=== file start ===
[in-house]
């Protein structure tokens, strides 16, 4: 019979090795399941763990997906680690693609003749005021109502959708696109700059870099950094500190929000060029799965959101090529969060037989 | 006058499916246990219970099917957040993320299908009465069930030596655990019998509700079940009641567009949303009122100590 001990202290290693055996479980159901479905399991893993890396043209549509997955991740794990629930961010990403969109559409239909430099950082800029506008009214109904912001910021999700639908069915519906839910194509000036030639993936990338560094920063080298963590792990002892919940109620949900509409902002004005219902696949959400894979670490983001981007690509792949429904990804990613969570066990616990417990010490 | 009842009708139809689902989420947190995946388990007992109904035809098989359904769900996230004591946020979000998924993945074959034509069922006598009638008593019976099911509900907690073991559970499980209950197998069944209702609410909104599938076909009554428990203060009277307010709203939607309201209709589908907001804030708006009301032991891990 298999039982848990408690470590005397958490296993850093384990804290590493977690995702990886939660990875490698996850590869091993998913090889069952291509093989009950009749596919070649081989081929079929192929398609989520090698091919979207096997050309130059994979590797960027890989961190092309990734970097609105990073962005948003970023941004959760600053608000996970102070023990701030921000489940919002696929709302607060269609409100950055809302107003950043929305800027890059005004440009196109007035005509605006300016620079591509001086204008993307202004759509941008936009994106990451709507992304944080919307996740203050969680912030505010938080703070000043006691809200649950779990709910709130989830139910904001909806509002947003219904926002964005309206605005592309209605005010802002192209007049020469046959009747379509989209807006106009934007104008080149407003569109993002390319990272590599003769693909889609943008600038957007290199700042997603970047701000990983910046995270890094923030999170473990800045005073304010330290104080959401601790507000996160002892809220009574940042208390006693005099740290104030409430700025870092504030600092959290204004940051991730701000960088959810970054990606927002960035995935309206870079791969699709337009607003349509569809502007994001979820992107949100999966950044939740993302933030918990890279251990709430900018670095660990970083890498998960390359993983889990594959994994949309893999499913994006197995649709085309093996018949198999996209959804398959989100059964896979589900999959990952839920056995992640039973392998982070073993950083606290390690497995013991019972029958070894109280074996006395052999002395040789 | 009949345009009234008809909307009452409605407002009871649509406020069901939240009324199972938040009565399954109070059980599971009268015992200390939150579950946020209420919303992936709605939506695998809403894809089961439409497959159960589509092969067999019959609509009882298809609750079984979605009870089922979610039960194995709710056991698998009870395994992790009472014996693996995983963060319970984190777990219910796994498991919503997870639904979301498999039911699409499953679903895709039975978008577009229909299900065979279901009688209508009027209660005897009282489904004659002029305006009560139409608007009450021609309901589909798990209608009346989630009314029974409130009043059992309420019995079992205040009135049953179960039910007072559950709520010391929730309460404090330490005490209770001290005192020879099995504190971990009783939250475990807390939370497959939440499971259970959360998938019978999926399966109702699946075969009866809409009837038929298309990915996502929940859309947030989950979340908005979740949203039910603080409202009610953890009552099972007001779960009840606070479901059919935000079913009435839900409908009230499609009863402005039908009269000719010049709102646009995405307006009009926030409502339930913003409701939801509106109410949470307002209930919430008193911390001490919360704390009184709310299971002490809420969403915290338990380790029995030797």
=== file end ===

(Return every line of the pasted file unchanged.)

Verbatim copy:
[in-house]
């Protein structure tokens, strides 16, 4: 019979090795399941763990997906680690693609003749005021109502959708696109700059870099950094500190929000060029799965959101090529969060037989 | 006058499916246990219970099917957040993320299908009465069930030596655990019998509700079940009641567009949303009122100590 001990202290290693055996479980159901479905399991893993890396043209549509997955991740794990629930961010990403969109559409239909430099950082800029506008009214109904912001910021999700639908069915519906839910194509000036030639993936990338560094920063080298963590792990002892919940109620949900509409902002004005219902696949959400894979670490983001981007690509792949429904990804990613969570066990616990417990010490 | 009842009708139809689902989420947190995946388990007992109904035809098989359904769900996230004591946020979000998924993945074959034509069922006598009638008593019976099911509900907690073991559970499980209950197998069944209702609410909104599938076909009554428990203060009277307010709203939607309201209709589908907001804030708006009301032991891990 298999039982848990408690470590005397958490296993850093384990804290590493977690995702990886939660990875490698996850590869091993998913090889069952291509093989009950009749596919070649081989081929079929192929398609989520090698091919979207096997050309130059994979590797960027890989961190092309990734970097609105990073962005948003970023941004959760600053608000996970102070023990701030921000489940919002696929709302607060269609409100950055809302107003950043929305800027890059005004440009196109007035005509605006300016620079591509001086204008993307202004759509941008936009994106990451709507992304944080919307996740203050969680912030505010938080703070000043006691809200649950779990709910709130989830139910904001909806509002947003219904926002964005309206605005592309209605005010802002192209007049020469046959009747379509989209807006106009934007104008080149407003569109993002390319990272590599003769693909889609943008600038957007290199700042997603970047701000990983910046995270890094923030999170473990800045005073304010330290104080959401601790507000996160002892809220009574940042208390006693005099740290104030409430700025870092504030600092959290204004940051991730701000960088959810970054990606927002960035995935309206870079791969699709337009607003349509569809502007994001979820992107949100999966950044939740993302933030918990890279251990709430900018670095660990970083890498998960390359993983889990594959994994949309893999499913994006197995649709085309093996018949198999996209959804398959989100059964896979589900999959990952839920056995992640039973392998982070073993950083606290390690497995013991019972029958070894109280074996006395052999002395040789 | 009949345009009234008809909307009452409605407002009871649509406020069901939240009324199972938040009565399954109070059980599971009268015992200390939150579950946020209420919303992936709605939506695998809403894809089961439409497959159960589509092969067999019959609509009882298809609750079984979605009870089922979610039960194995709710056991698998009870395994992790009472014996693996995983963060319970984190777990219910796994498991919503997870639904979301498999039911699409499953679903895709039975978008577009229909299900065979279901009688209508009027209660005897009282489904004659002029305006009560139409608007009450021609309901589909798990209608009346989630009314029974409130009043059992309420019995079992205040009135049953179960039910007072559950709520010391929730309460404090330490005490209770001290005192020879099995504190971990009783939250475990807390939370497959939440499971259970959360998938019978999926399966109702699946075969009866809409009837038929298309990915996502929940859309947030989950979340908005979740949203039910603080409202009610953890009552099972007001779960009840606070479901059919935000079913009435839900409908009230499609009863402005039908009269000719010049709102646009995405307006009009926030409502339930913003409701939801509106109410949470307002209930919430008193911390001490919360704390009184709310299971002490809420969403915290338990380790029995030797």